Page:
Amaro at Alma

Alma serves a number of different amaros // Photo by Tj Turner

Alma serves a number of different amaros // Photo by Tj Turner

Filled with mystery and allure, amaro is a liqueur worthy of our attention. In fact, it demands it. 

Dualities of bitter and sweet, backed up by bold herbaceous, spicy flavors require us to slow down. Most purveyors guard their proprietary blends of macerated botanicals, leaving us to tune into our palette in order to uncover the complex flavors and develop a personal understanding of the drink. An amaro encourages us to linger after a good meal and digest our food while continuing the conversation. 

Across the river from downtown Minneapolis at Restaurant Alma, you can embrace the romantic ideals of slow dining with their impressive collection of amaro. Take a seat at the cafe bar [Editor’s Note: As of July 16, Alma Cafe was open for outdoor seating only] and survey the designated shelf showcasing amaro. Or, settle in for the tasting menu on the restaurant side where you will be presented with a list of their full amaro selection at the end of the meal. 

We sat down with Alma bar manager Nikola Govich to get his thoughts on amaro. We learned that there’s no wrong way to enjoy it. If you’ve tried one amaro, you haven’t tried them all. Each amaro is different and offers endless, creative possibilities and Alma curates anywhere from 15 to 25 different bottles at a time. 

Amaro originated in Italy and is traditionally sipped neat (poured straight from the bottle) after a meal. However, light, citrusy amari (plural for amaro) are also lovely on ice. In the advent of mixology, the bitter-leaning amari shine in a whiskey cocktail. 

Amaro marries flavors together and can draw out a particular quality in another spirit. As Govich put it, “you want your bourbon to taste like bourbon, your gin to taste like gin and your vodka to taste like nothing, but amaro can be anything.” 

We experienced this in action with the Fire Walk With Me from Alma’s cocktail list. Made with Buffalo Trace Bourbon, chipotle-infused vermouth, Tattersall Creme de Cacao, Amaro Averna, and Bittercube Corazon Bitters, it offers up the perfect level of spice. The Amaro Averna compliments the smoky chipotle and rounds out the bourbon. It is both warming and refreshing with subtle, cooling notes. This cocktail might be retired soon since they plan to change up their offerings for the upcoming season, but it is a perfect example of Alma’s expertise in balancing flavors and delivering something that is both pleasant and inspired.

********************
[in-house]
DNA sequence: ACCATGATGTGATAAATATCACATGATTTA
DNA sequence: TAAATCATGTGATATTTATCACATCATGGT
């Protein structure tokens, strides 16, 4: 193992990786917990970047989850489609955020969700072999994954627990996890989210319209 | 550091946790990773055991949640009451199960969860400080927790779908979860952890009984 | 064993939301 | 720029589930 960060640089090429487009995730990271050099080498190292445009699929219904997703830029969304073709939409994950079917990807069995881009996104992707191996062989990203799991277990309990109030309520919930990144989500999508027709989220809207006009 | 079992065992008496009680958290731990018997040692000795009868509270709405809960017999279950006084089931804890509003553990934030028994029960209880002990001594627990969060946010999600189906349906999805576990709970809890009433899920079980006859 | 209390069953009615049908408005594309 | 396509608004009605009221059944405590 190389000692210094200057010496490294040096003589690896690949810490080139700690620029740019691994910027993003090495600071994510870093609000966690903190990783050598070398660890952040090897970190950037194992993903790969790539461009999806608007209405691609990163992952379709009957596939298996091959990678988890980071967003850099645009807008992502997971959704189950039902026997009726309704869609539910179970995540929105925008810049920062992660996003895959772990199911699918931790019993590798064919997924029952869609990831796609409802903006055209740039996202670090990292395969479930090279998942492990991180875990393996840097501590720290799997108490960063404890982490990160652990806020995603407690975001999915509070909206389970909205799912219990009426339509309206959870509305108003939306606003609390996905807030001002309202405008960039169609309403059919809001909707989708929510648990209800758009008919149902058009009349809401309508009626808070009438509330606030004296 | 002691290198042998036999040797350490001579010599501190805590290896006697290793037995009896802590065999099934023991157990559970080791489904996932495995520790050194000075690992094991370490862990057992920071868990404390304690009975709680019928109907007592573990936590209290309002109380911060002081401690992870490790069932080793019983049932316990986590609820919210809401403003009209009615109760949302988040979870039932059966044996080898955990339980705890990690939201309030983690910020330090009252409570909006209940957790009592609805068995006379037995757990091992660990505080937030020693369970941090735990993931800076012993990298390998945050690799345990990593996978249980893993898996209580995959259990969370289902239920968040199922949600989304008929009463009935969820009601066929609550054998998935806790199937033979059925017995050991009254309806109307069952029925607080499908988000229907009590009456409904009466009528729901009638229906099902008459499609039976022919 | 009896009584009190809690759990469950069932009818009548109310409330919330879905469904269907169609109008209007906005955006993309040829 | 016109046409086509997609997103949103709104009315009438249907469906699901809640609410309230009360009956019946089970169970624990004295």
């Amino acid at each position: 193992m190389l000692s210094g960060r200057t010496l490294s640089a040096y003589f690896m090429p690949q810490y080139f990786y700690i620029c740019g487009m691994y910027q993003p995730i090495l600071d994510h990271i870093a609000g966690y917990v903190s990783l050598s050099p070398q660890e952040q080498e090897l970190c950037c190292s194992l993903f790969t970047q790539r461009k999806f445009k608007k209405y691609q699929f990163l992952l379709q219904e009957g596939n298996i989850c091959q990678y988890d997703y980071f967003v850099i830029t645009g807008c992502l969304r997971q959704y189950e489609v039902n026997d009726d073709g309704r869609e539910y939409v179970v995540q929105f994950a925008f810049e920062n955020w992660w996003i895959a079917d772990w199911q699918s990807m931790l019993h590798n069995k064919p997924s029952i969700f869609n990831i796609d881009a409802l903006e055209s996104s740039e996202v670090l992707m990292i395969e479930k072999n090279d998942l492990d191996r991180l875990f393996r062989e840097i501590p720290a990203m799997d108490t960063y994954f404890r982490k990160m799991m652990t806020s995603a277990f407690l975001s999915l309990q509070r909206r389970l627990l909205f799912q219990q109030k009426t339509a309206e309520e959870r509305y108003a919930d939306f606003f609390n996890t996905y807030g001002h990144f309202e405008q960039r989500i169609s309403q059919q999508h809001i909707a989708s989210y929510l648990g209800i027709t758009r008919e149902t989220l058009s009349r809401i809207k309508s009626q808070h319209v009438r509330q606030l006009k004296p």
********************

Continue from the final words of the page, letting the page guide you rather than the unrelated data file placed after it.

Alma bar manager Nikola Govich walks us through different amaros // Photo by Tj Turner

Alma bar manager Nikola Govich walks us through different amaros // Photo by Tj Turner

We asked Govich to recommend a flight for the curious beginner. He started us off with Amaro Meletti. What you see is what you get with this smooth amaro. The stunning caramel, saffron color precisely echoes its flavor notes. It is sweet but not cloying. 

Next was Cynar. It gets its name from Cynara scolymus, the botanical name for artichoke which is the predominant pop of flavor backed up by twelve other “classified” herbs and spices. Third in our curated flight was Amaro Averna—remember this one from the aforementioned cocktail? It was originally formulated by Benedictine monks in Sicily who used it medicinally. In 1859 the secret recipe was shared with an abbey patron who grew the liqueur into a successful business. 

Averna is the first place Govich goes when he thinks of amaro because it hits a whole gamut of flavor. He finished off our flight with the Fernet-Vallet. Produced in Mexico, it has a deep color akin to balsamic vinegar. Govich was particularly excited about this one. He first tried it eight years ago and was thrilled to finally obtain it. We found the classic minty notes that are present in all fernet along with an assertive hit of woodsy spices and a clean finish. It is far less sweet than other amaro and, like a splash of cool water on your face, the flavor will definitely wake you up.  

It’s safe to say the amaro collection at Alma is in good hands with Govich. He is exactly what you want in a bartender: knowledgeable and passionate while also being down to earth, a great listener, and conversationalist. He left us with a few additional tips for amaro fans:

Try subbing out the Campari for a different amaro in a classic Negroni, or add in some amaro for a riff on a Manhattan. 

The best way to decide given the sheer breadth of amaro? Ask your bartender! It’s a great way to learn and most bartenders love to talk about amaro. 

He recommended that travelers seek out amaro because there are hundreds out in the world, many of which are not obtainable in the United States. However, domestic producers are starting to try their hand at the Italian classic. 

To finish, Govich recommended ordering an affogato with Amaro Montenegro for dessert. We didn’t get to that this time, but you better believe we will be back for it.   

After a few savory bites from the cafe at Alma, we headed straight to our local liquor store. Now we have our own bottle of Amaro Averna to sip on at home and tide us over until our encore adventure in amaro at Alma.